No matter what, Seghrouchni recommended that you add gypsum, available at many local garden centers, to help rid soil of any remaining salt. You should also apply organic material such as compost. Compost, comprising decayed plants, vegetables and fruits, increases nutrient levels in soil, which are often destroyed by saltwater.
Finally, prune branches that are clearly dead. Nunnenkamp said that the dead ones would become apparent when the growing season starts in early to mid-May, because they will remain barren as the branches around them sprout buds. Trim back all dead, diseased and damaged branches to decrease stress on a plant and increase air circulation through its branches, he said.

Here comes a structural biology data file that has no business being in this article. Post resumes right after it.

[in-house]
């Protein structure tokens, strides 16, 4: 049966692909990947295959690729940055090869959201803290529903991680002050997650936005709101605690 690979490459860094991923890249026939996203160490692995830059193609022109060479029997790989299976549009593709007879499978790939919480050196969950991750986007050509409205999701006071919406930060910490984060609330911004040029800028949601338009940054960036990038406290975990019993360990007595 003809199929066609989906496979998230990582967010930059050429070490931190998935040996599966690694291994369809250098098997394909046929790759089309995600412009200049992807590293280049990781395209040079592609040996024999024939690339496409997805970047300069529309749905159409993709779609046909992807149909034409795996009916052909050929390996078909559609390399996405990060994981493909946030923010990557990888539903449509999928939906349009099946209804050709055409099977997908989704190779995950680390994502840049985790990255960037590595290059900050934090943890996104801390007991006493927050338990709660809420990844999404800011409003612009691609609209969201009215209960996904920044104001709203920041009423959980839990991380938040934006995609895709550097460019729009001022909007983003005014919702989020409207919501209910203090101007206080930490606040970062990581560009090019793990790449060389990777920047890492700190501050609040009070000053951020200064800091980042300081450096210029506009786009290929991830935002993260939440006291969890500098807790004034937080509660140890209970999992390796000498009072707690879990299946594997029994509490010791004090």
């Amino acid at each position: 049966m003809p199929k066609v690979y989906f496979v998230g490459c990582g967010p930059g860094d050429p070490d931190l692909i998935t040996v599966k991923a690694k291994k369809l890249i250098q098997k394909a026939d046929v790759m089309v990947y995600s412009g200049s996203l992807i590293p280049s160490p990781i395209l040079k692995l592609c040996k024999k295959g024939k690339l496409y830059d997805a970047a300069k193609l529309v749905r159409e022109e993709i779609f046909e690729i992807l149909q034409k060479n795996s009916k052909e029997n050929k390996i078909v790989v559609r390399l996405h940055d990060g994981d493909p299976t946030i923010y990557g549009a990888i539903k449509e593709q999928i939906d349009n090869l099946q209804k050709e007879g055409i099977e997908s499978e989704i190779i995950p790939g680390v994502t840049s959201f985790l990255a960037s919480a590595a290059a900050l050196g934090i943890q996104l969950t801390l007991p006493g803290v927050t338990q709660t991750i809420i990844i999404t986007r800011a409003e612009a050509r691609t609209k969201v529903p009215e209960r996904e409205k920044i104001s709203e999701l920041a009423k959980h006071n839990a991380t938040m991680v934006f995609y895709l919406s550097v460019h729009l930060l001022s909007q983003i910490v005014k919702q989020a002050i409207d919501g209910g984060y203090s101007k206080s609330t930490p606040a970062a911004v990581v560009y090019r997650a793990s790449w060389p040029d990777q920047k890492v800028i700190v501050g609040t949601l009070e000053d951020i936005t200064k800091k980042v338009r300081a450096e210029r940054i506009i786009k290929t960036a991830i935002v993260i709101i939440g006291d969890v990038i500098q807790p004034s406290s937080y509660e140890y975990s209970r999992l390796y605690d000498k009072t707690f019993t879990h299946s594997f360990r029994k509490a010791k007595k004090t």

Looking out at a once-verdant yard that is now full of brown can be tough on a homeowner, Seghrouchni said. But, given time, nature can work magic.
“I know it’s hard to look at brown plants,” she said. “Throw in some annuals if it’s hard to look at.”
Realizing that the journey to recovery is a multifaceted story with no end in sight, the Heralds are chronicling all aspects of the rebuilding effort in a series of weekly articles with a common theme, South Shore Rising.